Mardi Gras and Dionysos: Secular Celebrations as Sacred Rituals

"Mard Gras Masquerade" by Jasmine Becket-Griffith

"Mardi Gras Masquerade" ©Jasmine Becket-Griffith

This time of year is important in many religious and secular traditions. February holds many traditional celebrations like Mardi Gras and Valentines Day. Both modern celebrations have their roots and correspondences with ancient festivals of the Greek and Roman world. Valentines Day, at least in its connection to lust and kinky sex, can be connected to the Roman Lupercalia.  Mardi Gras or Carnival season is a modern version of Anthesteria, a festival of Dionysos and the dead. Beginning around Valentines Day, is the Greek month of Anthesterion; named for the festival Anthesteria.  The festival “Anthesteria” means the flowers referring to grape blooms. Anthesteria is one of the four Dionysia, held for three days, and a large part of the Eleusinian Mysteries. Anthesteria is also a festival that honors the dead, believed to roam the cities like during  Carnival.  This wine-drinking festival celebrates both new wines maturity and the opening of the caskets (Pithoi) and the start of spring.  Mythically, this festival celebrates the release of Ariadne to Dionysus and the reuniting of the lovers. (Again with the romantic love…) Athens and the Ionian cities celebrated Anthesteria.  Like many other Dionysian festivals, slaves were invited to take part in the festivites with households. This festival for all participants involved was a liberating experience celebrating the sacred marriage of Dionysos and Ariadne.

The festival begins with Pithoigia, people offered libations of the new wines to Dionysus. To prepare for the festival, the household and all children over the age of three were covered in spring flowers. The second day, Choes, was a day of drinking and fun. Like Mardi Gras, participants dressed sometimes in costume and went to parties. Drinking contests were a tradition and offerings of spirits to the dead were also given. At the temple of Dionysos a sacred marriage ceremony was undertaken between the “Queen” (basilissa) of the festival and Dionysos. Also during festivities the participants choose a “king” (basileus) to become the god in a mystical marriage. We can see remnants of this festival in Mardi Gras celebrations were Kings and Queens of the court elected today. The third day (Chytroi) honors the dead. On this day, food cooked for the dead left on altars and at graveyards as offerings to Hermes and the souls of the dead.  At the end of the festival, the dead (or Kreres/Cairns) are ritually expelled from the cities after being entertained by the festivities.

"Dark Mardi Gras" by Jasmine Becket-Griffith

"Dark Mardi Gras" ©Jasmine Becket-Griffith

To me personally, celebrating festivals like Mardi Gras or Valentines Day in a secular way is just as important as celebrating in a more religious way. In a perfect world, I would know other Maenads and Dionysian devotees and we could recreate an ancient festival completely. In the real world, I’m often all alone trying to find ways to honor my gods and re-create ancient traditions out of secular holidays. This involves convincing my friends to celebrate with me (usually not difficult). So, one obvious and simple ways to mark this occasion is to participate in Mardi Gras celebrations.  I live in St. Louis, home to the second largest Mardi Gras festival in the United States, so I am usually able to celebrate publicly with friends. I enjoy public celebrations for their energy as well as generally finding them enjoyable.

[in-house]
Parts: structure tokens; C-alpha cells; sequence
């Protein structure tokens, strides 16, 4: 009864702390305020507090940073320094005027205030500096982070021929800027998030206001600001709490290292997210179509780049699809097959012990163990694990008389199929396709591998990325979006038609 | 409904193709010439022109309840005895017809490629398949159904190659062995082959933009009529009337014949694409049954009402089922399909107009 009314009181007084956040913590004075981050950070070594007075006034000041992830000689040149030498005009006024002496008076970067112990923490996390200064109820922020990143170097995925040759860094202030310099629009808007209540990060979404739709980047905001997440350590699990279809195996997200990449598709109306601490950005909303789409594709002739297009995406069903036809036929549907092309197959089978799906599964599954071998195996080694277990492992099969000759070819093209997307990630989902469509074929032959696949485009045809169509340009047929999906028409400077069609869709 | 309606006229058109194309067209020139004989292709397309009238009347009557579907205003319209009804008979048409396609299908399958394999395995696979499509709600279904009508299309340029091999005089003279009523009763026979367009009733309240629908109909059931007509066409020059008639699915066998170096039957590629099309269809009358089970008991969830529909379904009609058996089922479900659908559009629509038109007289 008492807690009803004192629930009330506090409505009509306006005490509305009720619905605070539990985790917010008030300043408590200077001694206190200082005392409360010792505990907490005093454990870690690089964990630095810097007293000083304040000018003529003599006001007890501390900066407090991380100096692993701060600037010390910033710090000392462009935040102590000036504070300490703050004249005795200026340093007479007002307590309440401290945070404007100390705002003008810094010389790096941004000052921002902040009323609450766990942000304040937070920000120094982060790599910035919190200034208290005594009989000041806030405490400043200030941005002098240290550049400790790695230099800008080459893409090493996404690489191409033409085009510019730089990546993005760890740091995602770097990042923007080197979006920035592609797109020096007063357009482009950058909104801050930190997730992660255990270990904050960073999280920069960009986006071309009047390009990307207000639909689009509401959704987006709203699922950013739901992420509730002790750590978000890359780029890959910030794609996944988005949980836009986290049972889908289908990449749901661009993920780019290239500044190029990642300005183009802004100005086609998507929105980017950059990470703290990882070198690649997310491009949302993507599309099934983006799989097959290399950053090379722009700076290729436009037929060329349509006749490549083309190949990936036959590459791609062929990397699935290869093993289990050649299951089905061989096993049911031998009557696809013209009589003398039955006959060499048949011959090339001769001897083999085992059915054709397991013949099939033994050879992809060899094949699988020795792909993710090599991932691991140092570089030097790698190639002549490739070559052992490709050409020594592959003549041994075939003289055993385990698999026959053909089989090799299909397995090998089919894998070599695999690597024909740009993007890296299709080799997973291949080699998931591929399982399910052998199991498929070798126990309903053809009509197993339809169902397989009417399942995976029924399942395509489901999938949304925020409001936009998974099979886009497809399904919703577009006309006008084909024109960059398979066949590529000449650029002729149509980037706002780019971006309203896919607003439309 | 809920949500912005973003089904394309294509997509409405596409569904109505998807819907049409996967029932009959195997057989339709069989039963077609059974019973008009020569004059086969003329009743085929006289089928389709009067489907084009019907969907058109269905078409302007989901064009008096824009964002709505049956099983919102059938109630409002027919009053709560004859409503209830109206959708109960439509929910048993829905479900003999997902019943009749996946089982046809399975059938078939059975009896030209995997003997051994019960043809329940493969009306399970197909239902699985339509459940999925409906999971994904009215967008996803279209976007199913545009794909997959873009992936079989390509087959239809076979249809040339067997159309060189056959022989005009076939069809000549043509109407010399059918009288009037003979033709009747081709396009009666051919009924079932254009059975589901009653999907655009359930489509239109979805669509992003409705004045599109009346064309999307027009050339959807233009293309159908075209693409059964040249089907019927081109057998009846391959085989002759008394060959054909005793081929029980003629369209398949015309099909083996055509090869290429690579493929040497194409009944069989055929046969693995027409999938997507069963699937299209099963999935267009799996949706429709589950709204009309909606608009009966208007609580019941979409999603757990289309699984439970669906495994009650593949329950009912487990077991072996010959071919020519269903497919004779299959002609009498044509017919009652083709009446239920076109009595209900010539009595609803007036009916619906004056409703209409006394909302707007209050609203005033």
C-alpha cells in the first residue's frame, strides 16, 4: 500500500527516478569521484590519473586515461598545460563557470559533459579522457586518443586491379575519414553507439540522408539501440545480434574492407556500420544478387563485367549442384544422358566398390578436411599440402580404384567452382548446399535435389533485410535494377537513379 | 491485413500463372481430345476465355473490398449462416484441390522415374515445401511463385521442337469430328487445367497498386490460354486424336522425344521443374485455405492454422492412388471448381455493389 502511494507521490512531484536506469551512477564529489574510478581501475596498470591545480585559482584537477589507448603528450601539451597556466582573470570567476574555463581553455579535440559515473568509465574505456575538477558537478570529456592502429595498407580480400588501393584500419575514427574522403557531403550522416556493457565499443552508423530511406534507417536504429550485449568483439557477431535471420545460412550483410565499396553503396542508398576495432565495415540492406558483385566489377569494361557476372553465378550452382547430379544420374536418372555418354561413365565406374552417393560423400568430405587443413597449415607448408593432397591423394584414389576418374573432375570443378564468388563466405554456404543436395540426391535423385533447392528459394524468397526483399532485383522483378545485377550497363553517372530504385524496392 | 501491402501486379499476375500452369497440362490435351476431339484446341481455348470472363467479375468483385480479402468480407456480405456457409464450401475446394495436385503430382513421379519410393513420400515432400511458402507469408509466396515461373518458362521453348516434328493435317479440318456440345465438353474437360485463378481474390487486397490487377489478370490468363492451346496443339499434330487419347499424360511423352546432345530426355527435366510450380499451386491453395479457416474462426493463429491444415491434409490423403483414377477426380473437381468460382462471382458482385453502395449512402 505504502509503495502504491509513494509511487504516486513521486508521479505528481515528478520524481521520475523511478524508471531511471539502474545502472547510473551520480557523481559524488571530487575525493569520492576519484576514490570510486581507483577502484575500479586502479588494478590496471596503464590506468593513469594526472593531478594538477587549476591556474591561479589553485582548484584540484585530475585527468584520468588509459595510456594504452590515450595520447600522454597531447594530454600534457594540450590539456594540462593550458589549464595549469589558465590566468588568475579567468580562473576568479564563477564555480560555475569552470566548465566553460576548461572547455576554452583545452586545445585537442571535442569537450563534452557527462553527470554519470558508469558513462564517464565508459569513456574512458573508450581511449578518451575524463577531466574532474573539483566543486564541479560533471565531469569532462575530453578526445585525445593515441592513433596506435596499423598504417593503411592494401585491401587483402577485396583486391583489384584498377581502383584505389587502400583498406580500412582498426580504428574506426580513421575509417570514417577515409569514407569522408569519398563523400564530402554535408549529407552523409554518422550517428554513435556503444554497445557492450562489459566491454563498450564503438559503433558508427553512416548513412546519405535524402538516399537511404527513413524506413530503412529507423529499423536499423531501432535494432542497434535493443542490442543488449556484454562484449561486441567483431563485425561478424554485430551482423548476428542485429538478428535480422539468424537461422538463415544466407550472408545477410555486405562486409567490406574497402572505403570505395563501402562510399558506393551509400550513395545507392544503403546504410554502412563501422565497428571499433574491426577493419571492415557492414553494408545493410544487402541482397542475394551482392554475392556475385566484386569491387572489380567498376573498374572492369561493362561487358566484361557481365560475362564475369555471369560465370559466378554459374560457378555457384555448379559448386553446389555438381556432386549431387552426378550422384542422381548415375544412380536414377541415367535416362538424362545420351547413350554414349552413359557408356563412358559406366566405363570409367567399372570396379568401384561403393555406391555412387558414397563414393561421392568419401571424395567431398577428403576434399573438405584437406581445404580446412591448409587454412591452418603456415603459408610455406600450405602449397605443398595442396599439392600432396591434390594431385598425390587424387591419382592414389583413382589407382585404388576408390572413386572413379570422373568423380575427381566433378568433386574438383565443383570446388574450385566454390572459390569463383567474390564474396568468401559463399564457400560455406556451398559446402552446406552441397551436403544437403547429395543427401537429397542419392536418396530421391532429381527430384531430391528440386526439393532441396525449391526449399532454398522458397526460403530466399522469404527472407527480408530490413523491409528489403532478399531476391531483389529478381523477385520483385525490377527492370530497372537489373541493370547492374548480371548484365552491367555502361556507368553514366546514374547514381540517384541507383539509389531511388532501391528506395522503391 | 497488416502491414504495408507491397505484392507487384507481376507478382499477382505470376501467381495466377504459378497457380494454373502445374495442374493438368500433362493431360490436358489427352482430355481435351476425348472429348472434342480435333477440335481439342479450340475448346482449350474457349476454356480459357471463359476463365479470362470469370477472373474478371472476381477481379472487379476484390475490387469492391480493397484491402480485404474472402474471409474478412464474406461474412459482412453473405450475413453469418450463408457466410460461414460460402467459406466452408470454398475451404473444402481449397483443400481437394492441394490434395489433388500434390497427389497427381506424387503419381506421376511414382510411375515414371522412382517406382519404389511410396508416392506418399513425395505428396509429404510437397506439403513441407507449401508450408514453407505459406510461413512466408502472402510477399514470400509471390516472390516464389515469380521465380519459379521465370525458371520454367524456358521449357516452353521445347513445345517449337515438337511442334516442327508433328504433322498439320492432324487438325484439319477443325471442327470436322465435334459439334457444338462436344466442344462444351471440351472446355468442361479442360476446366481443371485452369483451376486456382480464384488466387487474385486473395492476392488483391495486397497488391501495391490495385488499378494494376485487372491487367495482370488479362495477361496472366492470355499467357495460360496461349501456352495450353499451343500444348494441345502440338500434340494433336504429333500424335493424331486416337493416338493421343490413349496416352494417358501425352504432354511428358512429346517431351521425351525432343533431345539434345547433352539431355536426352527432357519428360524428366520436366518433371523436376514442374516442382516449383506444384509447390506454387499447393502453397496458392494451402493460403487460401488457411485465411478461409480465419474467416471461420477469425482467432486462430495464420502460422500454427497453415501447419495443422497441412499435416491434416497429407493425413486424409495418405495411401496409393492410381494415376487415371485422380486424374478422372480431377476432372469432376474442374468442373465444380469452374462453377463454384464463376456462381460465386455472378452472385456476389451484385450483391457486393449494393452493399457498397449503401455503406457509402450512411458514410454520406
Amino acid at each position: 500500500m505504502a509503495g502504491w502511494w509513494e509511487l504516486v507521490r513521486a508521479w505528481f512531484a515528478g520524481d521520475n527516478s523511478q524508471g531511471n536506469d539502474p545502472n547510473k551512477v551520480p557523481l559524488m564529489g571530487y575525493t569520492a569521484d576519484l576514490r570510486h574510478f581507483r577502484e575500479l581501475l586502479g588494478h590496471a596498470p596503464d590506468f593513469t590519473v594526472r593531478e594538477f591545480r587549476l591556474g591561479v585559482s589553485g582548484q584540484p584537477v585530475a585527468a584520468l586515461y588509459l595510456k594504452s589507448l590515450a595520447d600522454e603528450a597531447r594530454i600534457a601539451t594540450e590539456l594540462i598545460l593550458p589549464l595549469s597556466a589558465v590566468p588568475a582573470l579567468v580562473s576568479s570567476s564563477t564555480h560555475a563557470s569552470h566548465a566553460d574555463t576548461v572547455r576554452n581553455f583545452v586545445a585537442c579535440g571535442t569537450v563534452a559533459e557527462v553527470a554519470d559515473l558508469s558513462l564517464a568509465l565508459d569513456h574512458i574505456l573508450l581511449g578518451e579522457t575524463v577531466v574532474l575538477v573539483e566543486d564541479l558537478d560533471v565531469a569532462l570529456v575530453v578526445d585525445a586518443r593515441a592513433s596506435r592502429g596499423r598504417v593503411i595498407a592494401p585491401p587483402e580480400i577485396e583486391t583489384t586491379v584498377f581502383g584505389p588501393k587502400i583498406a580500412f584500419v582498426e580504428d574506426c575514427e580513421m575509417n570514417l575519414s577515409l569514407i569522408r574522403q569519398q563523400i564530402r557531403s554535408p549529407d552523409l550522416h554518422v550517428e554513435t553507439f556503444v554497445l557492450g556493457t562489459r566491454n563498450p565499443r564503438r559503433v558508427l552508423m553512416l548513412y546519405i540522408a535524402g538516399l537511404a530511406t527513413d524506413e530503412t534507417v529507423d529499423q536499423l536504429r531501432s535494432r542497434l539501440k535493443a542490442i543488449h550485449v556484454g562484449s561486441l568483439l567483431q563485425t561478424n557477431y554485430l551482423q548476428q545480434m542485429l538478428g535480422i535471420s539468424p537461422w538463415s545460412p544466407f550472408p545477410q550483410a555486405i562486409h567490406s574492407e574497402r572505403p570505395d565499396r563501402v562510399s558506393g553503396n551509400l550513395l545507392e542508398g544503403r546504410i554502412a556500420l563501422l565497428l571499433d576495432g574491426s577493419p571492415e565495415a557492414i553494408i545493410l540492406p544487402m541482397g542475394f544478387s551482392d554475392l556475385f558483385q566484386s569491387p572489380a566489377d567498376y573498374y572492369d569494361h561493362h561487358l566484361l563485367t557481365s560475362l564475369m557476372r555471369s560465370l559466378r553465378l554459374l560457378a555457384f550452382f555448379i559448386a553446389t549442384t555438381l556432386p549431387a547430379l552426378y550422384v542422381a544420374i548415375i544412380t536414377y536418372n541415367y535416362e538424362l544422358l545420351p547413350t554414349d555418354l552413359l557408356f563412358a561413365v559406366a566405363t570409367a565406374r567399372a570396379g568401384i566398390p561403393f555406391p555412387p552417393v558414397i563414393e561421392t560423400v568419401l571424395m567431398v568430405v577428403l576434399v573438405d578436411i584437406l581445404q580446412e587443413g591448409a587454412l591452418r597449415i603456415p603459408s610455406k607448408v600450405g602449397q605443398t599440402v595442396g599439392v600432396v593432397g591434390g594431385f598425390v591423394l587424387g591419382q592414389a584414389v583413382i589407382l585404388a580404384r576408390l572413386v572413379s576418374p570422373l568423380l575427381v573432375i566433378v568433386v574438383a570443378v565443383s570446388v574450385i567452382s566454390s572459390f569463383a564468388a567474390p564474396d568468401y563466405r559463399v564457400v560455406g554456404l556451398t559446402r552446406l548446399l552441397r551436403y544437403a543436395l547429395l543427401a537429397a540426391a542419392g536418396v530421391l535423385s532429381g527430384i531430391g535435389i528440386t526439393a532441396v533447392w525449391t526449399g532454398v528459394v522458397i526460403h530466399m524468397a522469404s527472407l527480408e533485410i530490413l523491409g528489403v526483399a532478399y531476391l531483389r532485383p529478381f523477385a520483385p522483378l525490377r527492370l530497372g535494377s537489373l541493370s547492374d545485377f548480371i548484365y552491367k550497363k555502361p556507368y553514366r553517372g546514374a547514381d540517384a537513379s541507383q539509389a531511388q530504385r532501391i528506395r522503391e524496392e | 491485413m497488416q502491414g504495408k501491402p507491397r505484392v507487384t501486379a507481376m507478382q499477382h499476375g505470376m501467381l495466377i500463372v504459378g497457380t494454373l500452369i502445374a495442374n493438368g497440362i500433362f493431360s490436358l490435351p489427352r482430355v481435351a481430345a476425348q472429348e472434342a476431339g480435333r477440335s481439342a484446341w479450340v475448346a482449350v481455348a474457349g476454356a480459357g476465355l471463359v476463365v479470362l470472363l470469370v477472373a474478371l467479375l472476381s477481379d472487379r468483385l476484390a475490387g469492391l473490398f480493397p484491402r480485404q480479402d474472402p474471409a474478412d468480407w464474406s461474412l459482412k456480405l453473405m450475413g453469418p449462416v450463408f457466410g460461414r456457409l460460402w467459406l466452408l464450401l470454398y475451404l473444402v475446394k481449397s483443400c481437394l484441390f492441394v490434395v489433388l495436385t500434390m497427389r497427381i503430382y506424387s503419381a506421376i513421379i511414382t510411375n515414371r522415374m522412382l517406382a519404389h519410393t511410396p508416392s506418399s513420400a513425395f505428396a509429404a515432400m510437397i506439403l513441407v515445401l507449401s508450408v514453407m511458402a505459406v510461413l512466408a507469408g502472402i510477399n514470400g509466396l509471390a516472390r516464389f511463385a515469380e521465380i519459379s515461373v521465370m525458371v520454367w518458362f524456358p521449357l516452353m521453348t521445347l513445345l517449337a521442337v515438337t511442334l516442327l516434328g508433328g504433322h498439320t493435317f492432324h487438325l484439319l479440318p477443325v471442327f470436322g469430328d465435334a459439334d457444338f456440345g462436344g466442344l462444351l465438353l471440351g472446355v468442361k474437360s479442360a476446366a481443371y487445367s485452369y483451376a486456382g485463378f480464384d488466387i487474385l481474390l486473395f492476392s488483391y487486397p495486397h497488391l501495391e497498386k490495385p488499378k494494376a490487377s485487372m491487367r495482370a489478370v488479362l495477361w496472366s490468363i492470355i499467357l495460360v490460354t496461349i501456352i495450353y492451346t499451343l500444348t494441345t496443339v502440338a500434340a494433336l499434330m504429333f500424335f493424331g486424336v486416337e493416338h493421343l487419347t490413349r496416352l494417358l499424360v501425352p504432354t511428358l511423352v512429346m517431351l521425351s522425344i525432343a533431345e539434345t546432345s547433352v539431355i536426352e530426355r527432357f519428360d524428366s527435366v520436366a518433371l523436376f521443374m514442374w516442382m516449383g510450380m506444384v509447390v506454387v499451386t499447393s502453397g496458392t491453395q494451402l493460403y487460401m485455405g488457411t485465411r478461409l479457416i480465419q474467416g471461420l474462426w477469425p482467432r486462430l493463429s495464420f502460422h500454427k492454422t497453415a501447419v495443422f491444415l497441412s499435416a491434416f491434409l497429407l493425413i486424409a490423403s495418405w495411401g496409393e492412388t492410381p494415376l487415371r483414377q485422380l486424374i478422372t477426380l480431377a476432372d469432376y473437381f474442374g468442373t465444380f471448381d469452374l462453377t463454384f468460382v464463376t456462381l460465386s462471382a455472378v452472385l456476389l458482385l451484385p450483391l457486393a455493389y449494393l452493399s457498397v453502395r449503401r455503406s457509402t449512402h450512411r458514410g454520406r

My personal spiritual rituals for this festival include honoring Dionysos with libations with a personal ritual I have created. As a part of celebrating this ancient festival, I re-dedicate myself to Dionysos as the bride. This year I might meditate on the meaning of my devotion to the god and honor him with a symbolic tattoo. Additionally, as a part of the festival I will honor the dead – and specifically my best friend who died four and a half years go.  I always honor my spirits with libations and I will take time to welcome them to my life. (Note, in the ancient rituals outside of the parties in homes, many people took precautions to protect households from evil spirits: as a witch who works with spirits, I tend to be more open to the spirits than closed.) This year I am planning on making a meal for the dead using Christian Day’s ritual preparation found in this book The Witches Book of the Dead. This mixture seems authentic to the Greek traditions to me being a mixture of beans and honey, to be cooked in dedicated cookware (which I don’t have – some things are left open to interpretation). At the end of the festival, I will ask them to leave with their offerings – though I wouldn’t say “banish.” After these festivities have gone, I will start on a spiritual fast to re-focus myself on the coming year and new growth.
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About Pixie

I'm just your average 20-something trying to figure it out. I am also a theologian, yogi, witch, pagan, dirty hippie, activist (progressive politics), feminist, knitter, environmentalist, and friend. I've also been accused of being a hipster - I am not sure about that. I am sometimes happy to be Gen Y (go Harry Potter) and most of the time confused (seriously guys... ) by everyone else. My hobbies including knitting (and maybe crochet), quilting, recycling, cooking, writing, reading, and biking. I'm finishing up a masters in public policy and when I worked worked in political nonprofits as an activist.
This entry was posted in Dionysos, History, Life, Paganism, Rituals and tagged , , , , , . Bookmark the permalink.

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